PETALING JAYA: Chinese property developer Country Garden’s worsening financial situation will likely impact its projects in Malaysia, and can potentially have a ripple effect on the country’s property sector, say experts.
One of China’s biggest property developers, Country Garden had racked up debts estimated at 1.43 trillion yuan (US$196 billion or RM936.9 billion) by the end of 2022.
The private real estate developer said yesterday it is unable to fulfill all of its offshore debt obligations. It reported a record US$7 billion (RM33.5 billion) loss for the first half of 2023.
Country Garden’s five projects in Malaysia include three in Johor – Forest City, Country Garden Danga Bay and Central Park – while its remaining projects are Lake City @ KL North and Diamond City in the Klang Valley.
Bait Al Amanah analyst Yugendran T Kannu Sivakumaran said Country Garden’s worsening financial situation will likely impact their projects in Malaysia.
Their most prominent project in Malaysia, Forest City, has only been partially opened and is struggling to meet its initial goals, he noted.
Seven years on, Country Garden has invested US$4.3 billion (RM20.55 billion) in the Forest City project from its original US$100 billion (RM478 billion) plan unveiled during its launch in 2016.
“Given the current outlook and the lacklustre interest in Forest City, the project’s sustainability and success are in doubt. This situation can potentially affect Malaysia’s property sector on a large scale,” Yugendran told FMT Business.
State participation in Forest City
Forest City is a joint venture development project with Country Garden Pacificview holding a 60% stake. The remaining 40% is held by Esplanade Danga 88, a private company owned by a Johor government agency and the state’s ruler Sultan Ibrahim Iskandar.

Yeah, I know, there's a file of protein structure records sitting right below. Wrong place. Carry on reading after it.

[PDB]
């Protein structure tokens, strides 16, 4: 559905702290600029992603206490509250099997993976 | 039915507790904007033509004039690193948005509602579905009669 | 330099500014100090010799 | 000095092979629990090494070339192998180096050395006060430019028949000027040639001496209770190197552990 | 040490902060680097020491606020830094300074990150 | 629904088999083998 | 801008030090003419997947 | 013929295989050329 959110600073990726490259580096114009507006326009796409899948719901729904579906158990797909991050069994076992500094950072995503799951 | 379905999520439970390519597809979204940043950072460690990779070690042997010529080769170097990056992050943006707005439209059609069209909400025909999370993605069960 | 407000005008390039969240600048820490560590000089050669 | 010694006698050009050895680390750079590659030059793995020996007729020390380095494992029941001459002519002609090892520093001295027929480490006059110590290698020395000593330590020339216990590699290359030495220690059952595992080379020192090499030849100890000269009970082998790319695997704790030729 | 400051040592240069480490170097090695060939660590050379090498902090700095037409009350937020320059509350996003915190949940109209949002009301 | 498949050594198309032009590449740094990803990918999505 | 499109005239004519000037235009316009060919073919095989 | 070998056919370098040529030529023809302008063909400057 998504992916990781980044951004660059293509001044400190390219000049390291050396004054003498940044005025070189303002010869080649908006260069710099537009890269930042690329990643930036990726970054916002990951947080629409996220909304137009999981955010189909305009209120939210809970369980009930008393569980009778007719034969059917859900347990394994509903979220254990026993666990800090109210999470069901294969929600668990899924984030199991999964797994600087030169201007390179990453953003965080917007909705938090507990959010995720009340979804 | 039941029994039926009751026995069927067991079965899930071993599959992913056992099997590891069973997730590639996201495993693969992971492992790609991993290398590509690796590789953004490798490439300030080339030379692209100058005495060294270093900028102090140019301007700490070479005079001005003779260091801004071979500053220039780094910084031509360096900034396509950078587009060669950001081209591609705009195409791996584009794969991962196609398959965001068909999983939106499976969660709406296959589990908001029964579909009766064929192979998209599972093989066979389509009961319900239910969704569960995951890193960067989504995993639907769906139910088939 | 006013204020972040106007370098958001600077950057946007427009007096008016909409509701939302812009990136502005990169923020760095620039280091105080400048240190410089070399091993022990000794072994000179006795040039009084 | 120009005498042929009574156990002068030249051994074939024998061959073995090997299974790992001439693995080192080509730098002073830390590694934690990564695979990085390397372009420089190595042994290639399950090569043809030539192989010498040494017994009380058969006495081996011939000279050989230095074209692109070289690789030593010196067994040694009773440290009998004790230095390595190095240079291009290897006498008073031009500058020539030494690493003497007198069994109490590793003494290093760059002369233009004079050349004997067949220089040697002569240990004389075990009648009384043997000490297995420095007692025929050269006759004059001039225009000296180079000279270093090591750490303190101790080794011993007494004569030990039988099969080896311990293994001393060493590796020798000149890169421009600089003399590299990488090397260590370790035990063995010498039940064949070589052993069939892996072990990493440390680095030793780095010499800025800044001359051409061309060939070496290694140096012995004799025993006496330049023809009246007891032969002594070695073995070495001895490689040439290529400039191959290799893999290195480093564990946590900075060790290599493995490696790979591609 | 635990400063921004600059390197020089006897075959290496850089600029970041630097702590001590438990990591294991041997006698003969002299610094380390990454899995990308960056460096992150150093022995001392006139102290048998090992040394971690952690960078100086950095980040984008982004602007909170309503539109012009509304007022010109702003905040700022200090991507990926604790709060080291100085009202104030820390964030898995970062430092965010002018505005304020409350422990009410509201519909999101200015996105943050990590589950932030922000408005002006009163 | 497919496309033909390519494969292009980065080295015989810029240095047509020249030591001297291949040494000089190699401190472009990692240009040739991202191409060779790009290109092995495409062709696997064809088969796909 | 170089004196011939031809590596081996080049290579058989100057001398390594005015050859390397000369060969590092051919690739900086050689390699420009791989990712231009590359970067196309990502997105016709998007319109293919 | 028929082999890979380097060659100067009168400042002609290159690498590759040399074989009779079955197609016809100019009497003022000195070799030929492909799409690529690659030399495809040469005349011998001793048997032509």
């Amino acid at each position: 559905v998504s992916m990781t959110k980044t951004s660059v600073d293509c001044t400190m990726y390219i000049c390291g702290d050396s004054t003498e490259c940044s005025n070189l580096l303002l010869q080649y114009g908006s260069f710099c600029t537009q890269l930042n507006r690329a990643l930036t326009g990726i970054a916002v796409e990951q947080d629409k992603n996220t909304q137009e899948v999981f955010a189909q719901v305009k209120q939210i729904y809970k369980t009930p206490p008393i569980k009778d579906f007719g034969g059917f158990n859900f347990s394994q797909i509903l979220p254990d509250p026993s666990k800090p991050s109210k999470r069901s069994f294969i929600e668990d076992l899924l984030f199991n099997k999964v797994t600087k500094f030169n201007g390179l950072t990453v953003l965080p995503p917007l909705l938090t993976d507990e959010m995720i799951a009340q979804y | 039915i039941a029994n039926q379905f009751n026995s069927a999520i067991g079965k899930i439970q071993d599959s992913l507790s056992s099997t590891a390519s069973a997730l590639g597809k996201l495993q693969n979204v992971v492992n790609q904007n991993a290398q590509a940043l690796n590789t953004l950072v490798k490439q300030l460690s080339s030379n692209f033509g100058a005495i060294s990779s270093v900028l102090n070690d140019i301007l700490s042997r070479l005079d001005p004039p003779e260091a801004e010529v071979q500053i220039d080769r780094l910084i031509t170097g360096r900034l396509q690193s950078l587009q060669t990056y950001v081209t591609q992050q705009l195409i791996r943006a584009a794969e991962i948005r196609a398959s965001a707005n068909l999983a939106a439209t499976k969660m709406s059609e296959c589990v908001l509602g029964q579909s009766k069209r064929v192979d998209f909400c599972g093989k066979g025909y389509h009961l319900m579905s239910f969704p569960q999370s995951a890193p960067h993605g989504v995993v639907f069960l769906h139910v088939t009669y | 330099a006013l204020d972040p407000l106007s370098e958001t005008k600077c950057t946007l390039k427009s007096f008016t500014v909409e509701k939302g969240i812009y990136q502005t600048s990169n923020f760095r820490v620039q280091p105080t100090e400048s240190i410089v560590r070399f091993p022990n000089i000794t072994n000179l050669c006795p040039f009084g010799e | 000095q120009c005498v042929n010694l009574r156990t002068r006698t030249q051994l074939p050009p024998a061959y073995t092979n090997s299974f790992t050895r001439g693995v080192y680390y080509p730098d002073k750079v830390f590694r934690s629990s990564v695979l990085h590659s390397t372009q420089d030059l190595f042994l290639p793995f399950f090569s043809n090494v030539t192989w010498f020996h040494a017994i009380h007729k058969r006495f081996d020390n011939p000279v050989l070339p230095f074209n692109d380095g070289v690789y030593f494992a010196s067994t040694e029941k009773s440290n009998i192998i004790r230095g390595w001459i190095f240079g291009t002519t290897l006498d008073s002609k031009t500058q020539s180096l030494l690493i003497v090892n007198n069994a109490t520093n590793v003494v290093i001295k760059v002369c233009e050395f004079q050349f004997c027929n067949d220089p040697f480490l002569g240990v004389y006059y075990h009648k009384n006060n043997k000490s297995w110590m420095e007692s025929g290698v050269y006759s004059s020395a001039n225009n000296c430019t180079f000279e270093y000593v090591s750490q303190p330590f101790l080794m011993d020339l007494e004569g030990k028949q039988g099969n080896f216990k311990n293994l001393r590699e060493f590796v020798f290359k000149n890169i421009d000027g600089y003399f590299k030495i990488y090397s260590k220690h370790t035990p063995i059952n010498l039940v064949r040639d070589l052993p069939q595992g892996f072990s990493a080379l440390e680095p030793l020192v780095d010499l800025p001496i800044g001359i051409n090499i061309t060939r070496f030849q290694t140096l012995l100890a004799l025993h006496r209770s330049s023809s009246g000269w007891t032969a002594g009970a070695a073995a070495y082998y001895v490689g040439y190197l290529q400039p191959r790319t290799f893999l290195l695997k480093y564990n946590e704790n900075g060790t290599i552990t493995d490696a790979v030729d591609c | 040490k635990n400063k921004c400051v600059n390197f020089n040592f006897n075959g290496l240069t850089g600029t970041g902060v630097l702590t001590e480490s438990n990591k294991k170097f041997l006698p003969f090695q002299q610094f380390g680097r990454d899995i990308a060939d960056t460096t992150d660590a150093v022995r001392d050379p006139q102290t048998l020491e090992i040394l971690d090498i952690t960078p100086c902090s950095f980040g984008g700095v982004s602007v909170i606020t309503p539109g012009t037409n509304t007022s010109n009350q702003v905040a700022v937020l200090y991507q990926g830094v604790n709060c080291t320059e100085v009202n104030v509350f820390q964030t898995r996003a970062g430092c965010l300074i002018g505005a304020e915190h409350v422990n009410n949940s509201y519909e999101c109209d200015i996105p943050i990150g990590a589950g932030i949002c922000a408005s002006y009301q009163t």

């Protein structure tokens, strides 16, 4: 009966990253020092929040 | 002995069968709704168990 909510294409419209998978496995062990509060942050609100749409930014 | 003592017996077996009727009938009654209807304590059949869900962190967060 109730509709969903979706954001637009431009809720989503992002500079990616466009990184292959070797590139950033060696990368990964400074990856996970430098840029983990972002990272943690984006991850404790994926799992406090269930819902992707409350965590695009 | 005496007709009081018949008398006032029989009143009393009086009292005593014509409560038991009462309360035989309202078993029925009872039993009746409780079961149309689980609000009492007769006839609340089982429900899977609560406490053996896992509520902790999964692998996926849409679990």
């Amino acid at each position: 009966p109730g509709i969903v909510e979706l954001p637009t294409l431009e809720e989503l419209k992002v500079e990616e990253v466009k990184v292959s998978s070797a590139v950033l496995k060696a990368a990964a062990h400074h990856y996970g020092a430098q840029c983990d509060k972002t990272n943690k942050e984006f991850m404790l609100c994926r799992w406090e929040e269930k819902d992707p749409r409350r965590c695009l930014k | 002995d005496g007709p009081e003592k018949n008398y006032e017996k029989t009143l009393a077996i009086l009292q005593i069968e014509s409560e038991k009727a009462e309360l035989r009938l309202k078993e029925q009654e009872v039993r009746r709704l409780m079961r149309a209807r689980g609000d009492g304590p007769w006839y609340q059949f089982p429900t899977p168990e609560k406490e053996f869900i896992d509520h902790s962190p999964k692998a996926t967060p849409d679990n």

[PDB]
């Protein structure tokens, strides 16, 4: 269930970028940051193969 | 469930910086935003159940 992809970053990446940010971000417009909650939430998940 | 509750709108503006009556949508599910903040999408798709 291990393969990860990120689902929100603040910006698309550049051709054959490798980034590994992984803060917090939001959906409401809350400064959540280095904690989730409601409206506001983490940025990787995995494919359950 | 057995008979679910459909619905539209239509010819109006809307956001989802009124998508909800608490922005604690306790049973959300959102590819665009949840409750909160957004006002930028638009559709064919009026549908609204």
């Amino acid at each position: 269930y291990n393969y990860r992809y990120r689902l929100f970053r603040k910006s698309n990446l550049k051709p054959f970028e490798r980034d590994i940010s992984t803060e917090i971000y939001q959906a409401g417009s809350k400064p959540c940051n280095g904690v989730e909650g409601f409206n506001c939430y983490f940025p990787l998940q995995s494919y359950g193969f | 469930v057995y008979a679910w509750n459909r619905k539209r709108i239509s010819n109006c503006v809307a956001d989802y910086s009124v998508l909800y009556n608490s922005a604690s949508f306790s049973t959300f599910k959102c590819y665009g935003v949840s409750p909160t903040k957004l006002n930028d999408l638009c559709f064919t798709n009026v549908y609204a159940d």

Yugendran said financial troubles at Country Garden could impact the funding for Forest City, putting significant pressure on Esplanade Danga.
He said the potential impact on the Malaysian property sector is substantial, where local Malaysian businesses contracted for Forest City will be adversely affected.
“If Country Garden cannot fulfil its financial obligations to these businesses, it may lead to the closure of many local contractors, indirectly affecting other businesses dependent on them.
“Additionally, this situation could deter retail property investors and individual home buyers, as even a large, government-supported project like Forest City can face financial issues,” he said.
Besides, he said, this issue could undermine trust in the government, especially when a state government agency is a partial stakeholder and tax breaks are being considered.
Adverse impact on property sector
Center for Market Education fellow Consilz Tan concurred that Country Garden’s worsening financial woes can potentially affect Malaysia’s property sector.
She said the scenario has created a perception of slow-moving property markets and headwinds ahead.
“It will not just affect the Malaysian property sector, but the slowdown in the property sector is going to affect the overall supply chain as well,” she told FMT Business.
Tan said that according to the National Property Information Centre property report, Johor is now ranked number one for the overhang units in the first half of 2023 (1H2023) with an overhang of 4,717 units, Selangor ranked second with 4,307 units and Perak third with 3,333 units.
In addition, she said, potential home buyers may not be eager to own a house or purchase a house from private developers, especially with the rise in interest rates. Investors may also be more risk averse towards property counters.
She said that according to Budget 2024, outstanding loans for residential property out of total loans increased from 38.2% in December 2021 to 39.1% in July 2023.
According to the Economic Outlook 2024 report, the total loan amount for the purchase of residential property increased from RM455.32 billion in December 2021 to RM470.29 billion in December 2022, and to RM478.46 billion in July 2023.
Hence, she added that with all these negative implications for home ownership, it is going to be a “challenging year ahead” for private developers.